School Board attempts to cut the T-building population

Leslie D. Rose
Ascension Parish public schools growth capacity chart.

DONALDSONVILLE – “T” may be for temporary, but at some Ascension Parish Schools, the T-buildings on campus have become quite permanent. That could indeed be the case if a $120 million bond proposal fails to pass in April.

     Due to significant growth in the Parish’s public school system, there are approximately 22,000 students, making it of the top ten largest public school systems in Louisiana, and one of the fastest-growing districts in the country.

     But the last time, the Board saw an increase of funds to maintain its fast-growing schools was in 2009, and now the growth has come in even larger numbers, making the need for campus upgrades and several new schools a high priority.

     At its regular meeting on Oct. 6, The Ascension Parish School Board approved 14 projects aimed at Ascension Parish schools. The projects – to be funded through the $120 million proposal – are intended to help alleviate over-crowded schools by adding three new primary schools, a new middle school, site planning for a new high school, as well as numerous additions and renovations to present schools in the Parish.

     At the beginning of the school year, superintendent, Patrice Pujol, Ed.D. sent a letter to parents addressing the growth of 551 new students enrolled in Ascension Public Schools.

     “While consistent growth in enrollment can be attributed to Ascension Parish's economic success and our high performing academic programs, it does put a strain on aging facilities and our ability to provide adequate classroom space,” Pujol wrote.      “Fortunately, voters had the foresight to extend a 15.08 millage rate in 2009 that paid for significant upgrades and school construction projects all across our district. 

     That is why, in April, we are seeking an extension of the existing 15.08 bond mils to fund new school construction projects to address facility needs impacted by growth in the parish.”

     According to Chad Lynch, director of facilities, the quick fix of T-buildings has long-expired. There are 28 public school sites – spread among these sites are 118 T-buildings.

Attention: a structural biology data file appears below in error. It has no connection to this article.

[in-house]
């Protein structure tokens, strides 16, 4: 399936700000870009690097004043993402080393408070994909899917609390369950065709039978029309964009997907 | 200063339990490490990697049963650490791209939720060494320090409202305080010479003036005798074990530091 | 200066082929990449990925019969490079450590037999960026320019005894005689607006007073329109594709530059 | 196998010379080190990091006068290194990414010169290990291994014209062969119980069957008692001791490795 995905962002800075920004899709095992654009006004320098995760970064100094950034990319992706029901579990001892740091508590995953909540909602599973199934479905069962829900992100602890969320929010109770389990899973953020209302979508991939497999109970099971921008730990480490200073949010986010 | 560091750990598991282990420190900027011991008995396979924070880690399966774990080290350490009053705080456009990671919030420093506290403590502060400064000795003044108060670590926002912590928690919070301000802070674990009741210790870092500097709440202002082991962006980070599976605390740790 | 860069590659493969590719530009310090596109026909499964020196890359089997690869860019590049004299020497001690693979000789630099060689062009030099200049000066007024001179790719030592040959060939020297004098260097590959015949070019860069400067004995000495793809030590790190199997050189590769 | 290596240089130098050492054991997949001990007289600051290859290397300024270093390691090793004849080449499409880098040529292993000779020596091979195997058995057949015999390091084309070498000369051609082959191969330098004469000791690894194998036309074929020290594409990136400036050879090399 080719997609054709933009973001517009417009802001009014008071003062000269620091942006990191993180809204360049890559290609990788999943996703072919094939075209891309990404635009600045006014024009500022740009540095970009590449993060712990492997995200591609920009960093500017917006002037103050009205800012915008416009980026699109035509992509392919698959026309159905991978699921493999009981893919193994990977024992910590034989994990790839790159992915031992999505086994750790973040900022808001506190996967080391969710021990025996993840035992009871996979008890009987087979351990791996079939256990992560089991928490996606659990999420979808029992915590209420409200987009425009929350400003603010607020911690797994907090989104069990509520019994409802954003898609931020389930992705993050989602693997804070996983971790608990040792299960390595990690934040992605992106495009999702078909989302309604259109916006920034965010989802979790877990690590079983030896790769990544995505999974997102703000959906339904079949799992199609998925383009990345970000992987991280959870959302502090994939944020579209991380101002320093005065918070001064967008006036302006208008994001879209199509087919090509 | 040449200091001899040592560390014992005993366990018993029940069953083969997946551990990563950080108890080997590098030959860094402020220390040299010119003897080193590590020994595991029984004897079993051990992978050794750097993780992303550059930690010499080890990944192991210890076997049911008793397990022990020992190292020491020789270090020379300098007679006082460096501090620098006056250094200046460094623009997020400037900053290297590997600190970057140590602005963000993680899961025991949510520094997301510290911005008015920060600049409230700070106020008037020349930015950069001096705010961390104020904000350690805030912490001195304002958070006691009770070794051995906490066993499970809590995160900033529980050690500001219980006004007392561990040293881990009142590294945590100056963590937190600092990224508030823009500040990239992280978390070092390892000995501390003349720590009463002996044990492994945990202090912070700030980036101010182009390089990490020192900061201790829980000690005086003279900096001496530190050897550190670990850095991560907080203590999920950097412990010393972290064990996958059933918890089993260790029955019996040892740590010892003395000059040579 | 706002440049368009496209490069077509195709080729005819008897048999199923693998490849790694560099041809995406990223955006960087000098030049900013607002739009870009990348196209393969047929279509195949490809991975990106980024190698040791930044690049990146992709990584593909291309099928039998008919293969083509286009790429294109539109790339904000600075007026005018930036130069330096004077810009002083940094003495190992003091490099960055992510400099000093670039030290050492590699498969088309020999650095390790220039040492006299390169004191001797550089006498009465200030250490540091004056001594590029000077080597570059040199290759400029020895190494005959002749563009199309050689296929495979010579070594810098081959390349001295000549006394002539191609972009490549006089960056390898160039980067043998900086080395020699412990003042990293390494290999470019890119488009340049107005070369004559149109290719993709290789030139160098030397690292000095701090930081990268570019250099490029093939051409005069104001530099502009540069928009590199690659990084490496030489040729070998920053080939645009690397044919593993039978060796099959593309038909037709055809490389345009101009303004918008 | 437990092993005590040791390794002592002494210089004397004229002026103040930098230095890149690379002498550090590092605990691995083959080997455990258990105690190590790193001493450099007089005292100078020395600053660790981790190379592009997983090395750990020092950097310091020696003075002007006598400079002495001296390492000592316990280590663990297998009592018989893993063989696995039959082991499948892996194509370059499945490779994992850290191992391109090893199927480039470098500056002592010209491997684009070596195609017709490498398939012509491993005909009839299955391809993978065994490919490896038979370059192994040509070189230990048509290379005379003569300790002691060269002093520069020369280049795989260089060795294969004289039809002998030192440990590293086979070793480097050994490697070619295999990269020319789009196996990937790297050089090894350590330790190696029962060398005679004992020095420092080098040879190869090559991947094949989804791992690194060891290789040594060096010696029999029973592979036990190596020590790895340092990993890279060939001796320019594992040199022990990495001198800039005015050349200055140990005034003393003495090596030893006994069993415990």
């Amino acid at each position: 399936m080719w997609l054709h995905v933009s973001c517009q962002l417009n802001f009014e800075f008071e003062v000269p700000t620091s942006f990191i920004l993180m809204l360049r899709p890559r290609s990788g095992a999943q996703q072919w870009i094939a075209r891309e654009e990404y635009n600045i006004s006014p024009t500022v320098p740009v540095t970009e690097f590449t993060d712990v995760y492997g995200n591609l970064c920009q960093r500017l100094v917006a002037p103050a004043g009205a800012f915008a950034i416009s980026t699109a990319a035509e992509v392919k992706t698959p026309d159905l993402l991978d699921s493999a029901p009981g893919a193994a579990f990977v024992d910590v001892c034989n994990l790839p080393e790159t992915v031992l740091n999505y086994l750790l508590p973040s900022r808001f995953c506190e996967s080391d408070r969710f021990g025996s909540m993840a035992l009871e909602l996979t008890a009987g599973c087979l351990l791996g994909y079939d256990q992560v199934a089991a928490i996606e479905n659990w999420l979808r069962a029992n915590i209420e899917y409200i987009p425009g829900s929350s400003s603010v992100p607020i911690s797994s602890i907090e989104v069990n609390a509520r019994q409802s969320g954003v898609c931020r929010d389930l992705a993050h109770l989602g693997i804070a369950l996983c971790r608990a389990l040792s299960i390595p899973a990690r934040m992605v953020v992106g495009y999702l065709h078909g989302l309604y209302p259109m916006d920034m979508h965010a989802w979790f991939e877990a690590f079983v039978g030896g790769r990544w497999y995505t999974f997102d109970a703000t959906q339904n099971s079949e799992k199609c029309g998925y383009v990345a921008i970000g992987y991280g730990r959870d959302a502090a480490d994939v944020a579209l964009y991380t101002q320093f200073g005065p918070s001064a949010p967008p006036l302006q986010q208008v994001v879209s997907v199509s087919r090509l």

“We have six primary schools that are over our goal of 600 [students],” Lynch said. “We have three new schools planned that would help relieve those six that are overcrowded.

     We only like to do the temporary building thing as we have to, up until the point where we know the growth is permanent.”

     Lynch said he has been following the growth trend, and where T-buildings were able to sustain the issue ten years ago, the pattern shows that growth will remain on an incline. Although not every public school in the parish is over-crowded, transporting children outside of their neighborhoods goes against the Parish’s community school concept.

     32 T-buildings were removed this past summer at schools where buildings have been able to maintain population, but according to Lynch, T-buildings were also added to schools.

     “At one point we were up to almost 200 T-buildings,” Lynch said.

     To the population who may not be parents or teachers, Lynch pointed out that the ability for the Board to obtain the bond items would help the general public, namely it would fix many traffic woes people experience when driving on streets near the over-crowded schools.

     For students and teachers, the removal of T-buildings lends to more safety on campus.

     “While we put in the buildings everything that you need to have in a classroom – chalkboards and fire alarm systems and intercoms; they’re fire marshal approved and handicap accessible, but there’s nothing as good as a hard block building. For security purposes, a hard building that’s harder to get in would be great.”

     Pujol ended her letter to parents on a similar note, reminding them that safety is important to the Board.

     “The ability to provide a safe environment conducive to learning is an integral part of our mission to ensure every child is successful in an ever-changing world,” Pujol wrote.

     The $120 million proposal will be presented to voters on April 9.